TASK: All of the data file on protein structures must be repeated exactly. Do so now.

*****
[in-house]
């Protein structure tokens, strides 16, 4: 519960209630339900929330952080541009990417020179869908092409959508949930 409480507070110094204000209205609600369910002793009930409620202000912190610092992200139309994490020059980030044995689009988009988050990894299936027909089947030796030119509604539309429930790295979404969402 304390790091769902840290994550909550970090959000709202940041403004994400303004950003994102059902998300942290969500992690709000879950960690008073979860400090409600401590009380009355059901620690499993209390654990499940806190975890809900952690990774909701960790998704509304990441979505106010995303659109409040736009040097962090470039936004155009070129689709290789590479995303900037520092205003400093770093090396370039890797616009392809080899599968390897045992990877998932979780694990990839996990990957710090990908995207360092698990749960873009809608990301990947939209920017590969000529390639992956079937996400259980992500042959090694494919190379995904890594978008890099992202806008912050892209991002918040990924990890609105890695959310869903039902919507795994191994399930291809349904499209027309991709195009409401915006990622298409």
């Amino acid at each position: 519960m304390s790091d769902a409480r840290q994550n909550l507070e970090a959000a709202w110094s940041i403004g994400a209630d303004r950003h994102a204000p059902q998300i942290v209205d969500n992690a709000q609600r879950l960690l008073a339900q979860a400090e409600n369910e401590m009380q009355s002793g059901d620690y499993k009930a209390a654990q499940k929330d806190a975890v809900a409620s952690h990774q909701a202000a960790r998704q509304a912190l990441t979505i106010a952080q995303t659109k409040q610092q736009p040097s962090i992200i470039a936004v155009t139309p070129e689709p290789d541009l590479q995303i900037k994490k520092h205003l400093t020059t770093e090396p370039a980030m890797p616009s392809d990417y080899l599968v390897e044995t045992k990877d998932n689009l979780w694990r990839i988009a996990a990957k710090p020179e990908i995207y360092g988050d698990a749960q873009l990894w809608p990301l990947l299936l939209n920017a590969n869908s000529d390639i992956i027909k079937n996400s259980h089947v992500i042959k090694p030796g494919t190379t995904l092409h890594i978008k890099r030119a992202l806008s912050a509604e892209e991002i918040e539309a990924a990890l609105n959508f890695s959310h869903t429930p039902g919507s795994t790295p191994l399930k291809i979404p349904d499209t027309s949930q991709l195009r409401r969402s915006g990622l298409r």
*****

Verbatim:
[in-house]
């Protein structure tokens, strides 16, 4: 519960209630339900929330952080541009990417020179869908092409959508949930 409480507070110094204000209205609600369910002793009930409620202000912190610092992200139309994490020059980030044995689009988009988050990894299936027909089947030796030119509604539309429930790295979404969402 304390790091769902840290994550909550970090959000709202940041403004994400303004950003994102059902998300942290969500992690709000879950960690008073979860400090409600401590009380009355059901620690499993209390654990499940806190975890809900952690990774909701960790998704509304990441979505106010995303659109409040736009040097962090470039936004155009070129689709290789590479995303900037520092205003400093770093090396370039890797616009392809080899599968390897045992990877998932979780694990990839996990990957710090990908995207360092698990749960873009809608990301990947939209920017590969000529390639992956079937996400259980992500042959090694494919190379995904890594978008890099992202806008912050892209991002918040990924990890609105890695959310869903039902919507795994191994399930291809349904499209027309991709195009409401915006990622298409």
């Amino acid at each position: 519960m304390s790091d769902a409480r840290q994550n909550l507070e970090a959000a709202w110094s940041i403004g994400a209630d303004r950003h994102a204000p059902q998300i942290v209205d969500n992690a709000q609600r879950l960690l008073a339900q979860a400090e409600n369910e401590m009380q009355s002793g059901d620690y499993k009930a209390a654990q499940k929330d806190a975890v809900a409620s952690h990774q909701a202000a960790r998704q509304a912190l990441t979505i106010a952080q995303t659109k409040q610092q736009p040097s962090i992200i470039a936004v155009t139309p070129e689709p290789d541009l590479q995303i900037k994490k520092h205003l400093t020059t770093e090396p370039a980030m890797p616009s392809d990417y080899l599968v390897e044995t045992k990877d998932n689009l979780w694990r990839i988009a996990a990957k710090p020179e990908i995207y360092g988050d698990a749960q873009l990894w809608p990301l990947l299936l939209n920017a590969n869908s000529d390639i992956i027909k079937n996400s259980h089947v992500i042959k090694p030796g494919t190379t995904l092409h890594i978008k890099r030119a992202l806008s912050a509604e892209e991002i918040e539309a990924a990890l609105n959508f890695s959310h869903t429930p039902g919507s795994t790295p191994l399930k291809i979404p349904d499209t027309s949930q991709l195009r409401r969402s915006g990622l298409r």